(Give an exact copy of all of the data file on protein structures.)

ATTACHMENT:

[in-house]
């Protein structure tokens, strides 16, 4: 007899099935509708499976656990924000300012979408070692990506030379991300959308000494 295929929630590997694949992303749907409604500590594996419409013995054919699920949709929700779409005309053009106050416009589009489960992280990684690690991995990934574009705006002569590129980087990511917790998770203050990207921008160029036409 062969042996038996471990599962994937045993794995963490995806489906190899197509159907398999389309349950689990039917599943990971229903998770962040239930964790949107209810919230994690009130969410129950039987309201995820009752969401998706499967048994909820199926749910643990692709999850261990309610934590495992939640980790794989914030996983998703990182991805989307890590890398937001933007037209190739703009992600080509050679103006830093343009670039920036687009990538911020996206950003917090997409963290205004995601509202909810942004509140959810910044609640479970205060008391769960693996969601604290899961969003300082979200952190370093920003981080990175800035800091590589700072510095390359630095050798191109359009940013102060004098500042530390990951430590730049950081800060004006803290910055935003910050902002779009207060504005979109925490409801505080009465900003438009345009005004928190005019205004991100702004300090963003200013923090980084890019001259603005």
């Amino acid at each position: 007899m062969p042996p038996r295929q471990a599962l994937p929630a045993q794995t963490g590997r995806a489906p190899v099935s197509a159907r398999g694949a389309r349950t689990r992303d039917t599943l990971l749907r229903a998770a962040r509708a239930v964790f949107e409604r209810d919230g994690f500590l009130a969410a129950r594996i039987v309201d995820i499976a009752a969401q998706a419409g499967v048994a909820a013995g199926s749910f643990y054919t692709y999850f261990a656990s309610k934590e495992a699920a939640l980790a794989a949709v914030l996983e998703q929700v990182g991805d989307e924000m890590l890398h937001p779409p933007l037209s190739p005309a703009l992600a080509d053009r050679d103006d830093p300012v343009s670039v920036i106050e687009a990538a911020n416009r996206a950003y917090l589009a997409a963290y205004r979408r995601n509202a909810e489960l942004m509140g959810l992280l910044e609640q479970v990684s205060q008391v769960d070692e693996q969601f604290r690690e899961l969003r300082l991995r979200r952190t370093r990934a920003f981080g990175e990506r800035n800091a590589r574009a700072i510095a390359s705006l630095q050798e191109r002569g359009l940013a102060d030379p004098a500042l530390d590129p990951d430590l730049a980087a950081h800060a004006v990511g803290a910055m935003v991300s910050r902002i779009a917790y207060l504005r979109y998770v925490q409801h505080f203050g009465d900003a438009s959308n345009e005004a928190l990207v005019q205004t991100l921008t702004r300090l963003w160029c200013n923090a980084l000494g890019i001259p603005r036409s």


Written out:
[in-house]
């Protein structure tokens, strides 16, 4: 007899099935509708499976656990924000300012979408070692990506030379991300959308000494 295929929630590997694949992303749907409604500590594996419409013995054919699920949709929700779409005309053009106050416009589009489960992280990684690690991995990934574009705006002569590129980087990511917790998770203050990207921008160029036409 062969042996038996471990599962994937045993794995963490995806489906190899197509159907398999389309349950689990039917599943990971229903998770962040239930964790949107209810919230994690009130969410129950039987309201995820009752969401998706499967048994909820199926749910643990692709999850261990309610934590495992939640980790794989914030996983998703990182991805989307890590890398937001933007037209190739703009992600080509050679103006830093343009670039920036687009990538911020996206950003917090997409963290205004995601509202909810942004509140959810910044609640479970205060008391769960693996969601604290899961969003300082979200952190370093920003981080990175800035800091590589700072510095390359630095050798191109359009940013102060004098500042530390990951430590730049950081800060004006803290910055935003910050902002779009207060504005979109925490409801505080009465900003438009345009005004928190005019205004991100702004300090963003200013923090980084890019001259603005």
């Amino acid at each position: 007899m062969p042996p038996r295929q471990a599962l994937p929630a045993q794995t963490g590997r995806a489906p190899v099935s197509a159907r398999g694949a389309r349950t689990r992303d039917t599943l990971l749907r229903a998770a962040r509708a239930v964790f949107e409604r209810d919230g994690f500590l009130a969410a129950r594996i039987v309201d995820i499976a009752a969401q998706a419409g499967v048994a909820a013995g199926s749910f643990y054919t692709y999850f261990a656990s309610k934590e495992a699920a939640l980790a794989a949709v914030l996983e998703q929700v990182g991805d989307e924000m890590l890398h937001p779409p933007l037209s190739p005309a703009l992600a080509d053009r050679d103006d830093p300012v343009s670039v920036i106050e687009a990538a911020n416009r996206a950003y917090l589009a997409a963290y205004r979408r995601n509202a909810e489960l942004m509140g959810l992280l910044e609640q479970v990684s205060q008391v769960d070692e693996q969601f604290r690690e899961l969003r300082l991995r979200r952190t370093r990934a920003f981080g990175e990506r800035n800091a590589r574009a700072i510095a390359s705006l630095q050798e191109r002569g359009l940013a102060d030379p004098a500042l530390d590129p990951d430590l730049a980087a950081h800060a004006v990511g803290a910055m935003v991300s910050r902002i779009a917790y207060l504005r979109y998770v925490q409801h505080f203050g009465d900003a438009s959308n345009e005004a928190l990207v005019q205004t991100l921008t702004r300090l963003w160029c200013n923090a980084l000494g890019i001259p603005r036409s």